Mexican fintech Covalto, which serves Mexican SMEs and was formerly known as Credijusto, has agreed to publicly list on a U.S. stock exchange via a SPAC at an estimated pro-forma valuation of $547 million. The transaction is believed to be the first time a Mexican fintech has agreed to publicly list on a U.S. stock exchange. In a press release, the company said it was merging with LIV Capital Acquisition Corp. II, a special purpose acquisition company launched by Mexico City–based fund LIV Capital. Upon closing of the transaction, LIVB will be renamed Covalto and remain listed on Nasdaq under the new ticker symbol “CVTO.” The company said originations grew at a 152% CAGR from 2015 to 2021. More here.
While we’re on the topic of public markets, something interesting is happening with fintech stocks, according to F-Prime’s Fintech Index. The Index has picked up a 41% increase, compared to EMCloud’s 19.5%, Nasdaq’s 15.6%, and S&P’s 12.2% increases. Notably, it said, Affirm is leading the pack and is up 67%. Insurance stocks are up 46% overall, led by Lemonade and Oscar Health. Payment stocks are up 44% driven by Wise and Mercado Libre. Wealth and asset management stocks are also up 32%, driven by Coinbase and Bakkt Holdings. Meanwhile, banking and lending stocks are up 24%.
Speaking of Affirm. The buy now, pay later giant announced an expanded, multiyear partnership with BigCommerce that “makes Affirm the preferred and recommended pay-over-time partner for BigCommerce’s tens of thousands of merchants,” according to the two companies. As a result of this partnership, BigCommerce’s merchants can activate Affirm as a payment option at checkout directly within the BigCommerce merchant dashboard.
On August 12, PayPal announced that “all eligible PayPal account holders in the U.S. can now transfer, send and receive cryptocurrency with PayPal.” TechCrunch had reported that the move would be taking place in early June.
Robinhood rolled out a couple of new features last week. For one, it launched advanced charts, with the goal of “giving all customers customizable, quick, simple and in-depth analysis right in the app.” The company said that advanced charts were “the number one most requested feature” from its active customers. The company also launched Cash Card Offers, a new benefit that allows all Cash Card customers to earn cash back “automatically” when spending at retailers such as Chevron, Nike, Five Guys, Macy’s, and others.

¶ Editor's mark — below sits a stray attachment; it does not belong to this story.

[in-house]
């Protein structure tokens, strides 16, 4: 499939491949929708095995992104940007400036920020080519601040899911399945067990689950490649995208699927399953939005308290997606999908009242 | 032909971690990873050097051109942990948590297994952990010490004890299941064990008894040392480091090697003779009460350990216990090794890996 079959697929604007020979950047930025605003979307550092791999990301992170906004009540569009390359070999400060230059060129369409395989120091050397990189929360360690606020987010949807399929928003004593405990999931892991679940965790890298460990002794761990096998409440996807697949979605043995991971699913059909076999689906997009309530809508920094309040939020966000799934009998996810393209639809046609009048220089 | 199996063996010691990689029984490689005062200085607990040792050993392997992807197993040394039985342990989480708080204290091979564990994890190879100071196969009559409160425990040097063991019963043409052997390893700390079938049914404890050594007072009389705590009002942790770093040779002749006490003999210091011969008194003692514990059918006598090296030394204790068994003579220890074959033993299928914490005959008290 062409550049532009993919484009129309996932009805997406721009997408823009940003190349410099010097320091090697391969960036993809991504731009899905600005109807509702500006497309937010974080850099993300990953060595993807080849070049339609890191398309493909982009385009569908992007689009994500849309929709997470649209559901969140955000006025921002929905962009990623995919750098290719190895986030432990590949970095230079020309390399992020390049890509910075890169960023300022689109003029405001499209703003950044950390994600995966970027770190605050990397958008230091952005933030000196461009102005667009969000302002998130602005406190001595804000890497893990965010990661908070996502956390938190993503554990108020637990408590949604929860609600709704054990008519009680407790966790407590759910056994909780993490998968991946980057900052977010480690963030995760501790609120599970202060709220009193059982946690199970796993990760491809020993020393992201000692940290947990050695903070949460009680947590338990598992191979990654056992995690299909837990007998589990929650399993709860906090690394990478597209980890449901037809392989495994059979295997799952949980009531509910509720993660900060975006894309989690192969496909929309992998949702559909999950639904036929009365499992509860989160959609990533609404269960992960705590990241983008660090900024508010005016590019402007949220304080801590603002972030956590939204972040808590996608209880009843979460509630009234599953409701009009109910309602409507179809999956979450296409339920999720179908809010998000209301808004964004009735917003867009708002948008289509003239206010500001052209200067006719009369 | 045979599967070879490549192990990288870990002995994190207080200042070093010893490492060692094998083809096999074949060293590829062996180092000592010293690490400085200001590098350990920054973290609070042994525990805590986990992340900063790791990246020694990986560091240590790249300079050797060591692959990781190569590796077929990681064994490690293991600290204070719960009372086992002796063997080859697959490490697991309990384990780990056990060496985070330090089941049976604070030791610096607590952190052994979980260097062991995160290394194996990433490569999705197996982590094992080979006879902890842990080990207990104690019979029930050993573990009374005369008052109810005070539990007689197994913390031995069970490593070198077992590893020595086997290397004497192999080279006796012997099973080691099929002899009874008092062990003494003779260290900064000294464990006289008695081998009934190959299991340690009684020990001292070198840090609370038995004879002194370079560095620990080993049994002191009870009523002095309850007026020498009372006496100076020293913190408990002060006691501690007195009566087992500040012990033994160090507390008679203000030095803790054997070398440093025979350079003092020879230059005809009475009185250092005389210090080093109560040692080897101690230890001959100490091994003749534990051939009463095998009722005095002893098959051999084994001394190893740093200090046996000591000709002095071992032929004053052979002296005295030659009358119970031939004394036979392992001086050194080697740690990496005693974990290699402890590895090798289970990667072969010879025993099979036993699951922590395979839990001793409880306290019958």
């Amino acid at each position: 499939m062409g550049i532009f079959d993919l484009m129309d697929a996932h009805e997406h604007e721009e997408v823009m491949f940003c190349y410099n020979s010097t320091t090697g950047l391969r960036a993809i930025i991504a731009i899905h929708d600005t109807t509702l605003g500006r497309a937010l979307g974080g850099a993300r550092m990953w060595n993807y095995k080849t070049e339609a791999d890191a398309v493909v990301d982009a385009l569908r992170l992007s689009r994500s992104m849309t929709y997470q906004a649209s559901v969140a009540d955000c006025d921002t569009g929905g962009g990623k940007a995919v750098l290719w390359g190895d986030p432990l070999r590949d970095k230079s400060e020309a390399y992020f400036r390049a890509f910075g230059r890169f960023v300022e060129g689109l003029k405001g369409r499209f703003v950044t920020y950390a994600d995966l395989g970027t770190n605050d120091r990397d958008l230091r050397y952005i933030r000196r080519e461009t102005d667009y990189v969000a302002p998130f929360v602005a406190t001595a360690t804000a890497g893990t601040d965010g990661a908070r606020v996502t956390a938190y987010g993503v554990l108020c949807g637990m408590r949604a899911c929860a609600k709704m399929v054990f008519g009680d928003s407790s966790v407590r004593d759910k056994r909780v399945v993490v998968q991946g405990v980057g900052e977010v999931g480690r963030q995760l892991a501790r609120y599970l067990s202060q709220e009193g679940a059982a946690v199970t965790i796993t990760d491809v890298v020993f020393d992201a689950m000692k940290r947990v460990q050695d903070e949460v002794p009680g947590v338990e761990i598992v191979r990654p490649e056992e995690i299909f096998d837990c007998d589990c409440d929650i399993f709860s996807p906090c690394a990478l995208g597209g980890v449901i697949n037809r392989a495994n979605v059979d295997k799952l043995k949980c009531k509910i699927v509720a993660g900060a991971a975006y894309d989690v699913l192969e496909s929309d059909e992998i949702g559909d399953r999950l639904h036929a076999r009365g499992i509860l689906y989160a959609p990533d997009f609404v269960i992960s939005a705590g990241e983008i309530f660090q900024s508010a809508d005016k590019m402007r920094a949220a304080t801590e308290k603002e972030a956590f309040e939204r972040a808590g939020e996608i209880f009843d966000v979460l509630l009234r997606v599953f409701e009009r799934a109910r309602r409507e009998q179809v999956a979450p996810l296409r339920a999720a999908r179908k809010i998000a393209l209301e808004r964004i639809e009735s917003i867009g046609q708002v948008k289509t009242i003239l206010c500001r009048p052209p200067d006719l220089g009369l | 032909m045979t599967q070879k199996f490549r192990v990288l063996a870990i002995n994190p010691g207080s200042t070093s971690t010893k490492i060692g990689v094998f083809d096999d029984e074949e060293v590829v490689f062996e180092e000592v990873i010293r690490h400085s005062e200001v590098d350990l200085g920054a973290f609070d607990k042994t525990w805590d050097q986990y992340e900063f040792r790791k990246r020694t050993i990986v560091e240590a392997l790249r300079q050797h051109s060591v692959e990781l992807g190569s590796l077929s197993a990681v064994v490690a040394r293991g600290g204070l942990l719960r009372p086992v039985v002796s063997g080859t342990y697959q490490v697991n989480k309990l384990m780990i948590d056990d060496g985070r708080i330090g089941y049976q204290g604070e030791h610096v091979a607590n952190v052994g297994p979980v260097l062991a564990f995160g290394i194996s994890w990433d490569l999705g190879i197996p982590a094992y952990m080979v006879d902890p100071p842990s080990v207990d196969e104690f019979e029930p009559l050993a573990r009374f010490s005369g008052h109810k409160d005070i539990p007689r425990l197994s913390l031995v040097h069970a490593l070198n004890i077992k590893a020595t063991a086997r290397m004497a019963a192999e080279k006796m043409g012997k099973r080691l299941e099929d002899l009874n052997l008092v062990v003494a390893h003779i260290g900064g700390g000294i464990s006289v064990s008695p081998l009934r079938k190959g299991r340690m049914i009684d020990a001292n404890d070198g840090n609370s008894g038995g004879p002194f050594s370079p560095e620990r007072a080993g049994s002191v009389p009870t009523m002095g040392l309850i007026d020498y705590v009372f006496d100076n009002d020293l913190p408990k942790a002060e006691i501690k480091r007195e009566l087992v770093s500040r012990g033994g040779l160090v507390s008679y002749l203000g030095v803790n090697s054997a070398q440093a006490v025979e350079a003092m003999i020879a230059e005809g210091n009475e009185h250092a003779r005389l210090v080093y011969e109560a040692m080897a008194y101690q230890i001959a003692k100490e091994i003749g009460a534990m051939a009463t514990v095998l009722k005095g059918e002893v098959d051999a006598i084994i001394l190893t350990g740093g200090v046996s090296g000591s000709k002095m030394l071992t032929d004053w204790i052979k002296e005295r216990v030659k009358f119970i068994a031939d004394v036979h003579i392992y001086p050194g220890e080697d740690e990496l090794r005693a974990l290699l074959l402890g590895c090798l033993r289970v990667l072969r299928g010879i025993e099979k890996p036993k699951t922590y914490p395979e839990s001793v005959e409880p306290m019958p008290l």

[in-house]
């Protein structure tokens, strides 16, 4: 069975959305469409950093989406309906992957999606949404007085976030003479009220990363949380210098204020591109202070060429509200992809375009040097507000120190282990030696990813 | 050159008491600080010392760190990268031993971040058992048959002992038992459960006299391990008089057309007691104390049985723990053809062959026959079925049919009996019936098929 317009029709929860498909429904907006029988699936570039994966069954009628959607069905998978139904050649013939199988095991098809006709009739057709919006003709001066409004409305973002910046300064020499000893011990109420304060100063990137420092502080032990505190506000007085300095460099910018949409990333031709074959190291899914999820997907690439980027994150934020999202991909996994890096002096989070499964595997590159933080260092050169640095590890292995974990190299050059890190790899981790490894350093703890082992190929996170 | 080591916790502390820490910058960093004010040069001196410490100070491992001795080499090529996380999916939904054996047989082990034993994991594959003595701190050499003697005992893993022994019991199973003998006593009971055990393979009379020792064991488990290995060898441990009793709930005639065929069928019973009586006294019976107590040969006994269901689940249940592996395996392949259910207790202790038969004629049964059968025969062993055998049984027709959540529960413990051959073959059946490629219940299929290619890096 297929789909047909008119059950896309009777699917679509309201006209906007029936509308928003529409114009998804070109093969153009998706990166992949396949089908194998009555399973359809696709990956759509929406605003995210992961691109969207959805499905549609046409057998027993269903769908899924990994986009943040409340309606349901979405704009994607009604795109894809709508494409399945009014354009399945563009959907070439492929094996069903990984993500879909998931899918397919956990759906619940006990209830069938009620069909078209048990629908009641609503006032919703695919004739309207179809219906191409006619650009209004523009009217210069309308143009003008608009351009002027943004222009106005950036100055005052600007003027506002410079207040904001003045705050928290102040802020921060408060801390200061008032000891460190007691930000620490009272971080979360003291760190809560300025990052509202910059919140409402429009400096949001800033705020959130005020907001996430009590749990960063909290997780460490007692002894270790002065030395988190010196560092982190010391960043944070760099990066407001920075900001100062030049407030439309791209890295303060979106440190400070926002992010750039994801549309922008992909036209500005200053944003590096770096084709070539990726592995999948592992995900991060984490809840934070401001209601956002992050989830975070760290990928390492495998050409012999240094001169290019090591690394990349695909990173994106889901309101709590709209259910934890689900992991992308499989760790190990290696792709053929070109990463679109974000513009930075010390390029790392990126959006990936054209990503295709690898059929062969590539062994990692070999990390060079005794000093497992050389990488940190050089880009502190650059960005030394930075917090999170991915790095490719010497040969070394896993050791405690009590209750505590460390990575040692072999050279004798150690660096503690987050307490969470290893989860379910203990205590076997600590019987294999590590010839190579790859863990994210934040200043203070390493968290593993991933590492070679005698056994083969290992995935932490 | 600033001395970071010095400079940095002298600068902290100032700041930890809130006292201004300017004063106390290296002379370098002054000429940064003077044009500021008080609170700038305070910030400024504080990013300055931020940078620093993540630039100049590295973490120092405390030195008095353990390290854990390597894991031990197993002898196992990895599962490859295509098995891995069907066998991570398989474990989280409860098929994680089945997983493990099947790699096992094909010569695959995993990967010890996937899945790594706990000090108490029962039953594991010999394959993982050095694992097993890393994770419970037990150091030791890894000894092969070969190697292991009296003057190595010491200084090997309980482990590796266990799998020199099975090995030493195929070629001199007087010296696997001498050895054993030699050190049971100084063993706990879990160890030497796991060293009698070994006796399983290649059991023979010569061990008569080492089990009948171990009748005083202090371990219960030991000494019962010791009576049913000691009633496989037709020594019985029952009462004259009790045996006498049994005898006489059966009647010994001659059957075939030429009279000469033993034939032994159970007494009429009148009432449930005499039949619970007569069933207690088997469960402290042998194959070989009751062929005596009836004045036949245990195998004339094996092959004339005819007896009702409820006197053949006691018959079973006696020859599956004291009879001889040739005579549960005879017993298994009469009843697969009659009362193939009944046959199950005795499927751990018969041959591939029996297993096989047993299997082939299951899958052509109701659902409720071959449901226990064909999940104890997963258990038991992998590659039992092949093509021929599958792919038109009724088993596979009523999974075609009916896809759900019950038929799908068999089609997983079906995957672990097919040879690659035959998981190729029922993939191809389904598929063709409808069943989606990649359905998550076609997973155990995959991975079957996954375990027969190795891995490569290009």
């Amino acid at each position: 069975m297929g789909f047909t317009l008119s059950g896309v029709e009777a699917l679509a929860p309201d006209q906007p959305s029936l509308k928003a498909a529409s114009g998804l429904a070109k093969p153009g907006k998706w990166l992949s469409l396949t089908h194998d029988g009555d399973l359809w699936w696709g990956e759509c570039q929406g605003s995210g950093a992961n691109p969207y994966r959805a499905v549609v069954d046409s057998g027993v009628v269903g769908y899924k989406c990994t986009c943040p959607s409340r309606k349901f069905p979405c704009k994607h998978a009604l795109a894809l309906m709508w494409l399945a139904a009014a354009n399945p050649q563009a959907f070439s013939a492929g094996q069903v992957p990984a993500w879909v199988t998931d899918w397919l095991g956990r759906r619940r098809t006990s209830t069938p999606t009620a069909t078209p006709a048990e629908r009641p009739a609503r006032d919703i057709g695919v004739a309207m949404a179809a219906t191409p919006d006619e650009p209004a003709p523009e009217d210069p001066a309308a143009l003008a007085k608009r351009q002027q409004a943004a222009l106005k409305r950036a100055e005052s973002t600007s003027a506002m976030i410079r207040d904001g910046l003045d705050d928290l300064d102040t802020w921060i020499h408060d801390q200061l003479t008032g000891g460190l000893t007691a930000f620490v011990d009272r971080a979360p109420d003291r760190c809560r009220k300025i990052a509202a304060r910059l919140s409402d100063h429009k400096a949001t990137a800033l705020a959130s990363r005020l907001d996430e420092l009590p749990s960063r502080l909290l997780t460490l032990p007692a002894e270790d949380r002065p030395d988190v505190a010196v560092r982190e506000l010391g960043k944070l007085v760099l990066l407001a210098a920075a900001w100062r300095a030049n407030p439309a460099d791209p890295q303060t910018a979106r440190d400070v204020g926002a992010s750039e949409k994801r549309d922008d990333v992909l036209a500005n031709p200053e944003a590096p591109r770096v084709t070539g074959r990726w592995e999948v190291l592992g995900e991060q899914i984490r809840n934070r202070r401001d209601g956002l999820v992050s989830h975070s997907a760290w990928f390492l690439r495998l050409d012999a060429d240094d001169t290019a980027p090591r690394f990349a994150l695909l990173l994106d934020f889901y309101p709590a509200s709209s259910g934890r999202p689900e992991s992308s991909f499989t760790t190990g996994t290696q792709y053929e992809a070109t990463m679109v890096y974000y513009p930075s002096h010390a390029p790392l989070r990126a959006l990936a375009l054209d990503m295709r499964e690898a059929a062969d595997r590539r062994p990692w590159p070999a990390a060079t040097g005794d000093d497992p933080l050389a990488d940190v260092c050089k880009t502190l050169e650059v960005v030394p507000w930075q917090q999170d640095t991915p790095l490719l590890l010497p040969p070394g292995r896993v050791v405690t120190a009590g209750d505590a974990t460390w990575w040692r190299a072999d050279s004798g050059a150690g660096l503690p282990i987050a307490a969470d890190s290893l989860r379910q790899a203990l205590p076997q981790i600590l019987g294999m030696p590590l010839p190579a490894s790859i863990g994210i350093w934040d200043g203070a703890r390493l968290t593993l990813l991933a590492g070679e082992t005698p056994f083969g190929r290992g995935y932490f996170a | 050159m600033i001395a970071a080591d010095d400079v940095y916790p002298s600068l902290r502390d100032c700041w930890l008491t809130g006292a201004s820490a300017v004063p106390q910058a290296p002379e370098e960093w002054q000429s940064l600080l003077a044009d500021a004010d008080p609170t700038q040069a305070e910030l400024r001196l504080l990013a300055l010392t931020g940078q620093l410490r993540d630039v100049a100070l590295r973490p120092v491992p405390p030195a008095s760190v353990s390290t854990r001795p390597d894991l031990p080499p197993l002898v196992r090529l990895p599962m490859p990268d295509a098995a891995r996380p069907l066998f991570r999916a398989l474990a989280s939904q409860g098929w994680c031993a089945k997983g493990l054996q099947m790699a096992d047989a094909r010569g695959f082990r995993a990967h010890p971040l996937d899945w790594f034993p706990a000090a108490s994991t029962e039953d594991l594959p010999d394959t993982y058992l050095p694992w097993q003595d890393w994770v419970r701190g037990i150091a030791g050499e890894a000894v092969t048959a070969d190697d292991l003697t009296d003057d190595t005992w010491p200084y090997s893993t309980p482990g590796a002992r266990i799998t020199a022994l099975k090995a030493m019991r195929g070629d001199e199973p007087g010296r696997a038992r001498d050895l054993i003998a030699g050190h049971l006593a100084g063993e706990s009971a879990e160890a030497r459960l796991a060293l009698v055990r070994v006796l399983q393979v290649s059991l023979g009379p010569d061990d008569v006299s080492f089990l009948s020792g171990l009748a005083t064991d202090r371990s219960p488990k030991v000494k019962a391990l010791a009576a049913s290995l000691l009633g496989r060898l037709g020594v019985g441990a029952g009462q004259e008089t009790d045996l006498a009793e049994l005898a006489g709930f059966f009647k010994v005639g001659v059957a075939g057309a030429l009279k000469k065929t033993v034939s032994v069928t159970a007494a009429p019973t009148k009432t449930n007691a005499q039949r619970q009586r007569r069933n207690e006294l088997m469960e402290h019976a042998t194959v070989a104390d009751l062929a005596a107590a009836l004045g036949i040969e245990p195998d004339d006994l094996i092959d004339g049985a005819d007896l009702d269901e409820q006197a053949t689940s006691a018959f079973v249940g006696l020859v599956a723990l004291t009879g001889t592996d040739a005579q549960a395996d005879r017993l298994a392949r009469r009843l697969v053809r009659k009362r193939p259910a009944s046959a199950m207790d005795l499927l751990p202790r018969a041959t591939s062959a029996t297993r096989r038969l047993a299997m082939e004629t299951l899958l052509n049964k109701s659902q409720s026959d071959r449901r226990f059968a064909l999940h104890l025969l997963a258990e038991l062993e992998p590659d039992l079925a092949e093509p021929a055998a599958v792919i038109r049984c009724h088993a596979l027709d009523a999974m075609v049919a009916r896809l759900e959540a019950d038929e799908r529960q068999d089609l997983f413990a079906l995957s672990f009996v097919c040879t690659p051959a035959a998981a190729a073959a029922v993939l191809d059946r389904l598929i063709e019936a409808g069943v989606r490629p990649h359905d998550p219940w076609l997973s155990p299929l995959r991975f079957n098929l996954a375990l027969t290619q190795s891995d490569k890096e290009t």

From PitchBook on payments: “The accelerated digitalization of financial services, as well as the shift to online services, has benefited fintech startups over the last few years. The COVID-19 pandemic helped speed up these trends as consumers turned to digital financial services in lieu of face-to-face interactions…Digital payments, one of the earliest financial segments to go digital, has continued to see rapid disruption during this period. Checkout platforms have benefited from demand for online and contactless transactions, remote working has driven a need for payroll software providers, and corporate credit card providers like Ramp and Brex have reportedly seen revenues surge.”
Hello Alice, which says it is “helping over 1,000,000 small businesses grow,” has announced a new Small Business Mastercard. The card was launched on August 16 in partnership with Mastercard and First National Bank of Omaha, and offers small business owners features such as a rewards program featuring the ability to earn points by completing “business-advancing activities” on the Hello Alice platform. The company says it recently completed a Small Business Capital Access Study and found that 78% of owners claim access to capital is limiting their ability to manage their day-to-day operations, with Black (84%) and multiracial (82%) owners overindexing on this claim. In its words, Hello Alice designed the card “to meet the needs of small business owners where they are, breaking longstanding barriers for those who have traditionally been denied access.”
Funding and M&A
Seen on TechCrunch
Pomelo exits stealth mode with $20M seed to rethink international money transfer
Tiger Global doubles down on Indian savings and investments app Jar
Pastel, a Nigerian bookkeeping and digital platform for merchants, raises $5.5M led by TLcom
Highbeam inks $7M to shine light on e-commerce-specific banking needs
Funding Circle co-founder unveils new Super Payments fintech venture with $27M investment
Rocketplace raises $9M in seed funding to build the ‘Fidelity for crypto’
Social investment platform eToro to acquire fintech startup Gatsby for $50M
YC-backed Arc, a digital bank for ‘high-growth’ SaaS startups, lands $20M Series A
Ecuadorian ‘unicorn’ Kushki buys finance service startup in Mexican expansion. TechCrunch covered the company’s $100 million raise at a $1.5 billion valuation in June.
Another busy fintech week down in the books. Thanks, as always, for your support in reading and sharing this newsletter of mine! Have a wonderful week ahead. xoxo, Mary Ann